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BUSINESS SOFTWARE

Negotiating Virtualization Software Use

Virtualization rewrites traditional software compliancy. There are different ways that software vendors are trying to figure out how companies should pay and comply with licenses.
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Negotiating software licenses for physical machines can be a cumbersome process, but figuring out how to negotiate virtual software licenses is downright confusing.

Virtualization software uses a physical host to enable companies to run more programs on fewer machines and move assets quickly while reducing capital and operating expenses. With this new technology, software vendors offer a variety of pricing models ranging from licensing software on a per CPU (VMWare), to a per server (KACE and Acronis), to a per instance basis (Microsoft). Having these options available adds greater complexity to the licensing conversation and changes old paradigms regarding value and usage. Not only are there now more virtual machines than physical servers to control, these virtual machines must be administered just like a physical machine, to include updates, software deployment, and operating system management.

Licensing for virtualization technologies is slippery because virtual machines can be created and destroyed in an instant -- making their inventories and systems hard to track. As the virtual machines grow or shrink, IT departments need to pay attention to what software has been deployed, so they can figure out how many licenses they need. Rob Meinhardt, CEO and co-founder of KACE, a Mountain View, Calif. company which specializes in IT asset management solutions, says, “It’s the whack-a-mole problem of software that’s spun up and spun down. You press a button and have a new instance of a machine. You come into questions of licensing, and have to ask what’s an acceptable way to license software in a virtual world, depending on how many hours my company has used this software.” Meinhardt adds that KACE is moving towards licensing on a per instance basis, but for now they charge per server or per node, which he says offers more flexibility than charging per CPU.

CPUs and virtual software value

On one physical host or server, there can be multiple CPUs, with multiple cores, which can power up several virtual machines. VMWare, the leader in virtualization environments prices their licenses on a 2-CPU basis, which makes it easy for IT departments to assess use. But, depending on how many virtual machines a company owns, multiple license fees based on CPUs may price smaller companies out of the virtual market if they have to buy four licenses for four dual CPUs.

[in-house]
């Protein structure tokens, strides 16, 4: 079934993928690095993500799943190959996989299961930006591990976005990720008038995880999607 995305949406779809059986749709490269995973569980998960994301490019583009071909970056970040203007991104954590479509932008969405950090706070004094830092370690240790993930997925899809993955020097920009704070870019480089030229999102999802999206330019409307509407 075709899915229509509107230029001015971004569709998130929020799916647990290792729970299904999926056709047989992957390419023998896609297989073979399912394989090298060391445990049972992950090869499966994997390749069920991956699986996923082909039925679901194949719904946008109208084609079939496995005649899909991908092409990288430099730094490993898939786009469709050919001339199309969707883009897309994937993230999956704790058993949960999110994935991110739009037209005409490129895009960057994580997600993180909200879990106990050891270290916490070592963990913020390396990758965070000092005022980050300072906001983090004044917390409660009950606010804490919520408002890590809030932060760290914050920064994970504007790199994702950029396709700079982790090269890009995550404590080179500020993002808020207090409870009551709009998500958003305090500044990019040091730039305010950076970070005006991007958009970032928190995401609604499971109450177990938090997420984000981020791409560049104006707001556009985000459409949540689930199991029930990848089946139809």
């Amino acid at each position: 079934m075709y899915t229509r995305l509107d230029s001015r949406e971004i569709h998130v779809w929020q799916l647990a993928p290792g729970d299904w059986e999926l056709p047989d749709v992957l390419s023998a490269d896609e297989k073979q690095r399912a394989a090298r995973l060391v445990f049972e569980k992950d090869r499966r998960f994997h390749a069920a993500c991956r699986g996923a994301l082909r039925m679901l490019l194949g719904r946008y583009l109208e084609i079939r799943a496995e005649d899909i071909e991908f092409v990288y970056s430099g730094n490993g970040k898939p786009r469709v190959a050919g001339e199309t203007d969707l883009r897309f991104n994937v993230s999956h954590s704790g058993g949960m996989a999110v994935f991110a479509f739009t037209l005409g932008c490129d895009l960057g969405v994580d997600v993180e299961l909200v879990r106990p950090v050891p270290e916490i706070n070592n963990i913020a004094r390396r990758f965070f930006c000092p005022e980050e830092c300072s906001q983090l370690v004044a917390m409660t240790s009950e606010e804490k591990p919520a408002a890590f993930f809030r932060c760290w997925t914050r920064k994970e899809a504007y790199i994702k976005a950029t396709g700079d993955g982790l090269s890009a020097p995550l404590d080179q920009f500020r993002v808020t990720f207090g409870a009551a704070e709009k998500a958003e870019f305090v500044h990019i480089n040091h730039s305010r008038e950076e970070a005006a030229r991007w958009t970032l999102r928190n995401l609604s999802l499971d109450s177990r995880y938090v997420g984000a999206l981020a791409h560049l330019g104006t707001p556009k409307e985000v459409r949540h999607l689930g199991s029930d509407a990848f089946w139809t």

Another virtual licensing pricing issue arises regarding multi-core CPUs (of two, four, or eight chips) and how to isolate one aspect of the machine since not all of its capacity is used. Many customers feel that virtualized servers should cost less because they are using less space than physical servers. Andi Mann, research director at  Enterprise Management Associates says, “Customers want to pay for what they use, but it gets tricky when you’re not using all of the CPUs. The best vendors are the ones who are flexible with their licenses and are able to deal with what their customers are doing.”

For example, a server is running eight virtual machines with a 25 percent load on each duel-core CPU. How much should a customer pay for only using an isolated part of the host server? Because of the intricacy involved with these multi-core CPUs and figuring out costs, many vendors, like KACE, have turned to other pricing models to better serve their customers. Cameron Haight, research vice president with Gartner says, “There’s no standard for this [virtualization], but hopefully over time we’ll see some movements of allocations to different pricing models. It’s very much a work in progress.”

Different pricing allows flexibility

Acronis, a Burlington, Mass. provider of disaster and recovery software allows companies to backup and restore five or more virtual machines on a single server for one price with their True Image Virtual Edition software. Stephen Lawton, senior director of strategic marketing, says, “It’s very easy to confuse your customers with complex pricing models. If I’m in development and I deal with virtual machines on a regular basis, should a company charge every time I create or destroy a virtual machine?” For these reasons, he says the license for True Image will accommodate future virtual machines, as long as they remain on the same server.

Microsoft recently announced a per running instance license for their management servers, allowing companies to build extra virtual machines, but not be charged when they are not in use.

The best thing for companies to do when navigating this complex virtual world is partnering with a vendor who is flexible and understands what their customers want. Then, companies need to negotiate with these vendors for the best deal to ensure compliancy and budget control. Along with covering compliancy, IT departments are much more able to handle the budgeting for license fees if they know the number of virtual instances from the outset.

Last updated: Oct 1, 2008




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